The Oil Pollution Act (OPA) was signed into law in August 1990, largely in response to rising public concern following the Exxon Valdez incident. The OPA improved the nation’s ability to prevent and respond to oil spills by establishing provisions that expand the federal government’s ability, and provide the money and resources necessary, to respond to oil spills. The OPA also created the national Oil Spill Liability Trust Fund, which is available to provide up to one billion dollars per spill incident.
In addition, the OPA provided new requirements for contingency planning both by government and industry. The National Oil and Hazardous Substances Pollution Contingency Plan (NCP) has been expanded in a three-tiered approach: the Federal government is required to direct all public and private response efforts for certain types of spill events; Area Committees — composed of federal, state, and local government officials — must develop detailed, location-specific Area Contingency Plans; and owners or operators of vessels and certain facilities that pose a serious threat to the environment must prepare their own Facility Response Plans.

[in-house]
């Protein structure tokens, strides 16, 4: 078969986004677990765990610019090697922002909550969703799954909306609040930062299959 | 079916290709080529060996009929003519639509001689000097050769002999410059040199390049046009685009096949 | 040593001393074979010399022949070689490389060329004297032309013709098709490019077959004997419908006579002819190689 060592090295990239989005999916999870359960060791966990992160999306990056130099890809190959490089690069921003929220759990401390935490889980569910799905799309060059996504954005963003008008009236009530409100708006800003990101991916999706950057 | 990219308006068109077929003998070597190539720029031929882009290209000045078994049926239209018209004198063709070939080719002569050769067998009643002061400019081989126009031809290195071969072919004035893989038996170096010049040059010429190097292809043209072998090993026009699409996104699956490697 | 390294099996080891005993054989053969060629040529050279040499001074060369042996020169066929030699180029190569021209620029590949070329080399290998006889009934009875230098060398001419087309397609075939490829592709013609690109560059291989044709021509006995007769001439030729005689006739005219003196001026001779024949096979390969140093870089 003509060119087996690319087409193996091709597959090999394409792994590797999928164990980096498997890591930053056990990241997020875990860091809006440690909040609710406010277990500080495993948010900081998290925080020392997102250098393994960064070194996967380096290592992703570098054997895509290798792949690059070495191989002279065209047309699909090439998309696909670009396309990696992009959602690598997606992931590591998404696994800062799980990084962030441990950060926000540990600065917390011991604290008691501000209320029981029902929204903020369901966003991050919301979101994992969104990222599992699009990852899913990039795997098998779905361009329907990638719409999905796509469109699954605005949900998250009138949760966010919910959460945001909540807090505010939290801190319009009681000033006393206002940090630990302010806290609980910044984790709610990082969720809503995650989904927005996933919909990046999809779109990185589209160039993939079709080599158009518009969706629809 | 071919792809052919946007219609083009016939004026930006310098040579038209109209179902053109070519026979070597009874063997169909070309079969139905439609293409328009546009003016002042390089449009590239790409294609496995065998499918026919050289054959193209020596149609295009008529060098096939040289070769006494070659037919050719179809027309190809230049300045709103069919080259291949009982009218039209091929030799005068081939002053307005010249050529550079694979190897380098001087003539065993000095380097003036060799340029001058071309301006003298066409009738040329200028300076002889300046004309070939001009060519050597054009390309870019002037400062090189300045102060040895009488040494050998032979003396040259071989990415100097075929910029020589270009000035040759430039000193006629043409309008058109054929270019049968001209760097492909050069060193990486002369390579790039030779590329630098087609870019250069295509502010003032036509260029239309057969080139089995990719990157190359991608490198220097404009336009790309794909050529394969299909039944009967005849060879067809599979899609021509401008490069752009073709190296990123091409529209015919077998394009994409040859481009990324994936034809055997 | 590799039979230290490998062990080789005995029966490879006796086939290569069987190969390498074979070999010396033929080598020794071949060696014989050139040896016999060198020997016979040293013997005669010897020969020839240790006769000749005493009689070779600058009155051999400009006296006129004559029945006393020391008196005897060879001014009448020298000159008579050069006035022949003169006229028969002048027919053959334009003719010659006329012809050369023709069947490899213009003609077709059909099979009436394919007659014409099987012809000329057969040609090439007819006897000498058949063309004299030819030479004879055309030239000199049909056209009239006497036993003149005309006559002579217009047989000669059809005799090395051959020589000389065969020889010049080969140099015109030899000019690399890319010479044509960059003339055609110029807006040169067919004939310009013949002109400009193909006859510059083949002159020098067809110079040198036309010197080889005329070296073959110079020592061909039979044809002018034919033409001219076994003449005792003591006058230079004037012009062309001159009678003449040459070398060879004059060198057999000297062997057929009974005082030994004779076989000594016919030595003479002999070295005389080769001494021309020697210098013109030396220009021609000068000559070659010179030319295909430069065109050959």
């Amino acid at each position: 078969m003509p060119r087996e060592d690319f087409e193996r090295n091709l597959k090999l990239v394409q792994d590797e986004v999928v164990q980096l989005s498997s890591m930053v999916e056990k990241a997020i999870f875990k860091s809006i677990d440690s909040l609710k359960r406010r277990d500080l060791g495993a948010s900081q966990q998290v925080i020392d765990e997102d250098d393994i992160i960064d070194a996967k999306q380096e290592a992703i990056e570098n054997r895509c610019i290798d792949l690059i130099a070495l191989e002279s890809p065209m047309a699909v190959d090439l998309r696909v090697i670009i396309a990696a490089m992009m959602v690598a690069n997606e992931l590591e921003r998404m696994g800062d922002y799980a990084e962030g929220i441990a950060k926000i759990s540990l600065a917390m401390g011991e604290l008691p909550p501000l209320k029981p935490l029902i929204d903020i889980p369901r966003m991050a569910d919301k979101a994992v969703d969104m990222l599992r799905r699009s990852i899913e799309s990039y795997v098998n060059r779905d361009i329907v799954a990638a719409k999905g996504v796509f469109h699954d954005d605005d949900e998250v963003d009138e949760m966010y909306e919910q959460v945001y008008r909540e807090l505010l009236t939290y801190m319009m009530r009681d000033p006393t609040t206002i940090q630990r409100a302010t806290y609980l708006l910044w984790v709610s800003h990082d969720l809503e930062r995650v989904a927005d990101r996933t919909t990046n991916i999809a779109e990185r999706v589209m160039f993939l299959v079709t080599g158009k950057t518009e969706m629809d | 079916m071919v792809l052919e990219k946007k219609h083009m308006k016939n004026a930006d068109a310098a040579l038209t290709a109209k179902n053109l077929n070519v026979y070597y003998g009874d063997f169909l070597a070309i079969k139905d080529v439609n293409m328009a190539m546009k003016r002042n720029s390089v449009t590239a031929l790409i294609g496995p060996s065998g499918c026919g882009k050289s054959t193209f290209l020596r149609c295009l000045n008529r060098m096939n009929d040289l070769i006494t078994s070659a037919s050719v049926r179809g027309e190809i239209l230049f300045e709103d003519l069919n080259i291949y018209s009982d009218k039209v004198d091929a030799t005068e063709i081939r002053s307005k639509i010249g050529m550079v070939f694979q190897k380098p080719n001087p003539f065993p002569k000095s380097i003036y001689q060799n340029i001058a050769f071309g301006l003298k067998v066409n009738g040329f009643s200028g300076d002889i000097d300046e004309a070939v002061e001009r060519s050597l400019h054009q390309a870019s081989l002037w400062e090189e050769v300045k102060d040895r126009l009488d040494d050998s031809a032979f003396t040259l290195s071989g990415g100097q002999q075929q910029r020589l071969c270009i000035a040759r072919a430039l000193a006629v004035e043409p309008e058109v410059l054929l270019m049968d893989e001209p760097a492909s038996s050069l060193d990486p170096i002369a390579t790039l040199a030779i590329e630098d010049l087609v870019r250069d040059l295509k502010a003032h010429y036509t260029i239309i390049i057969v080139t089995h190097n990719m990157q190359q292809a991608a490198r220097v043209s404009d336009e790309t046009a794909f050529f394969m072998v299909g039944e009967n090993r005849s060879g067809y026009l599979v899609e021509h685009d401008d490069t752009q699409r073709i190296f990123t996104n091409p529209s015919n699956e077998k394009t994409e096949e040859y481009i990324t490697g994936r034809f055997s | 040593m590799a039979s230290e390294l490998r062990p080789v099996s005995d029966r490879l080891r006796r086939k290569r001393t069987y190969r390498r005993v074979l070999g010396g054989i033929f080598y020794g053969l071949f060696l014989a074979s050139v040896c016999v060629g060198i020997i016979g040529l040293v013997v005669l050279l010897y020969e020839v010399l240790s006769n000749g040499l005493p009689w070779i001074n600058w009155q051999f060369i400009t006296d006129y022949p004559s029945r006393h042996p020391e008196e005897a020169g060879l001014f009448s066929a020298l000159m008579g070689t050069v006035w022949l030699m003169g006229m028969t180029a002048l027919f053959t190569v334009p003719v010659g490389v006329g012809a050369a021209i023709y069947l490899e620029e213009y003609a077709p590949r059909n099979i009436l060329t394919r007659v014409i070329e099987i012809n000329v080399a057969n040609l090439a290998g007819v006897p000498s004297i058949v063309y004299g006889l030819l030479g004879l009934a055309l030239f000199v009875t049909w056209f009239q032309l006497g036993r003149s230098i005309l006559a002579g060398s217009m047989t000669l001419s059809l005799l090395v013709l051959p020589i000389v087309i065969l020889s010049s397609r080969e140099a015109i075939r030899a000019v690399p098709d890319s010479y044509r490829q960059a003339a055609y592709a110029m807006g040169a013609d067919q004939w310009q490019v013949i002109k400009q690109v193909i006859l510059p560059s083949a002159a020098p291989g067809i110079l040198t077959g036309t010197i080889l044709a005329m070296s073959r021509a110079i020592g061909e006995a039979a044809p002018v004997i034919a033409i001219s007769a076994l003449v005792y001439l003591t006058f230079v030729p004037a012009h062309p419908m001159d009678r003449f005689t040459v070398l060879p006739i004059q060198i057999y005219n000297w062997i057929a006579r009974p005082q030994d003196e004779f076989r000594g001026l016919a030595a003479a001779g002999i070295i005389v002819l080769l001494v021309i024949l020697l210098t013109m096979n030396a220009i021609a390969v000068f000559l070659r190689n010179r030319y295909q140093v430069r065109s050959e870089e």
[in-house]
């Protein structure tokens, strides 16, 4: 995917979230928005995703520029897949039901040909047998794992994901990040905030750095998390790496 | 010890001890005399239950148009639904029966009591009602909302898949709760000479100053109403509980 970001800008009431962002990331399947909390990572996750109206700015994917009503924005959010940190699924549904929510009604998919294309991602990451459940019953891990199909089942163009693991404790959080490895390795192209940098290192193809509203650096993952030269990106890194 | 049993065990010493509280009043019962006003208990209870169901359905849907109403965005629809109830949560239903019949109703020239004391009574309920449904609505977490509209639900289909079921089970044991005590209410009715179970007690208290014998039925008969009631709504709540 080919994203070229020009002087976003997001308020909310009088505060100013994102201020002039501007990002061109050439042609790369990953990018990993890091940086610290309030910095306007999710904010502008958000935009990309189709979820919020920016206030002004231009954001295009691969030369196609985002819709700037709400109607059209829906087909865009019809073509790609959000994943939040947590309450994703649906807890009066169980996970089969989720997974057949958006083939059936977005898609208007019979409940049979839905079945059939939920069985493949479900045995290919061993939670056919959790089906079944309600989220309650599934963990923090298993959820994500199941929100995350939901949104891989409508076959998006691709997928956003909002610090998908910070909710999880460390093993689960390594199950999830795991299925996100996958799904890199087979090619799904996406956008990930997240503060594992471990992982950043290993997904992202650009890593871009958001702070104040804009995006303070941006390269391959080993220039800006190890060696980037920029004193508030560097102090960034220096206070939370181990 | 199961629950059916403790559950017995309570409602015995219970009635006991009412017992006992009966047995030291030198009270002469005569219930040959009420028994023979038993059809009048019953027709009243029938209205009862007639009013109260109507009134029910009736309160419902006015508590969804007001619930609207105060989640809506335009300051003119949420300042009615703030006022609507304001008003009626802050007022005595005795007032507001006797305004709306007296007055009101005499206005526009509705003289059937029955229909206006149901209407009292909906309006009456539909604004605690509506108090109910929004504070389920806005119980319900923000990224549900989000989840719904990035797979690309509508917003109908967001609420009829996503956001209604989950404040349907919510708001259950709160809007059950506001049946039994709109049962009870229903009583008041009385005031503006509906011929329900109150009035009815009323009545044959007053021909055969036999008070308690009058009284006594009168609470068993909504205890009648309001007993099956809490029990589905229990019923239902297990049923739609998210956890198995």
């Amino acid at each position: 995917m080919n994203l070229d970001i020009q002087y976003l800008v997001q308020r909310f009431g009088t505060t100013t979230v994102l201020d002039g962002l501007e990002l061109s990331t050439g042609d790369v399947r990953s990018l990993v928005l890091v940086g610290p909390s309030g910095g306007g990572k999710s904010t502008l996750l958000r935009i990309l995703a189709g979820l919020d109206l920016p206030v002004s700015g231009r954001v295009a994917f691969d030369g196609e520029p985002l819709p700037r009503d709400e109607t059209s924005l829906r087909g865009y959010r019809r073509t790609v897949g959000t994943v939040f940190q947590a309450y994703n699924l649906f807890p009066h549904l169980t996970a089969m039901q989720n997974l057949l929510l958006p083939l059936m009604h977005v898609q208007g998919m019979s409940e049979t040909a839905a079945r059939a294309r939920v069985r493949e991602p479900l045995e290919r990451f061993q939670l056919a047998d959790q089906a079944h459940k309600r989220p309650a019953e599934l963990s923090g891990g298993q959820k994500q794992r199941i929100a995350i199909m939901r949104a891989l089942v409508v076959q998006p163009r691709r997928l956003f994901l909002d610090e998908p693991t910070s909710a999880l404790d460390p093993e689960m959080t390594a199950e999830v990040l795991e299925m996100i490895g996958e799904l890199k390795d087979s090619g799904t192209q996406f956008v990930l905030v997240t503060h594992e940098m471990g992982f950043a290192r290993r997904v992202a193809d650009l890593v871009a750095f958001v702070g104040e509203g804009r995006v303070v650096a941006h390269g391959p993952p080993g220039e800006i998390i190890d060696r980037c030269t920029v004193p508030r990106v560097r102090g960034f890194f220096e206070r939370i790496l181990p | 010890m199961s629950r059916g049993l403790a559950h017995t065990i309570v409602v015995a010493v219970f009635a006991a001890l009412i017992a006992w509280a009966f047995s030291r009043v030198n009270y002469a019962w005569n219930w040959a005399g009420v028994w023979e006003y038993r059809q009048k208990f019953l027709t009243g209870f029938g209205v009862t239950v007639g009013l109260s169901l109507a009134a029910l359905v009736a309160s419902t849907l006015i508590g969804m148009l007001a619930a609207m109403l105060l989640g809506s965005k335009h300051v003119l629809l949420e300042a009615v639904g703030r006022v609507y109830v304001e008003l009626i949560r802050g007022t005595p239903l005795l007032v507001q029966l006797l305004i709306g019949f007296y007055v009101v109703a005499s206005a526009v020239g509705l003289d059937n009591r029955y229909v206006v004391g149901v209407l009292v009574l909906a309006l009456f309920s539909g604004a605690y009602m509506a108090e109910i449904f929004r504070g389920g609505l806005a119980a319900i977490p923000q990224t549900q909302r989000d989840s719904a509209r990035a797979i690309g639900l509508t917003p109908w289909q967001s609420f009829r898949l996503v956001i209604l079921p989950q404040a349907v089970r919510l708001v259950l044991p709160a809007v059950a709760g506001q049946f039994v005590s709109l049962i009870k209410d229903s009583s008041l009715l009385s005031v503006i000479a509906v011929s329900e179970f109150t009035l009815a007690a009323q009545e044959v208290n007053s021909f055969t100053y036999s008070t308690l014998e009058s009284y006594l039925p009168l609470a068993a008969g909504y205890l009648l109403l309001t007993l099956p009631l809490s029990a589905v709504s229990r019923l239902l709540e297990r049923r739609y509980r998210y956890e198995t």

Finally, the OPA increased penalties for regulatory noncompliance, broadened the response and enforcement authorities of the Federal government, and preserved State authority to establish law governing oil spill prevention and response.
Key Provisions of the Oil Pollution Act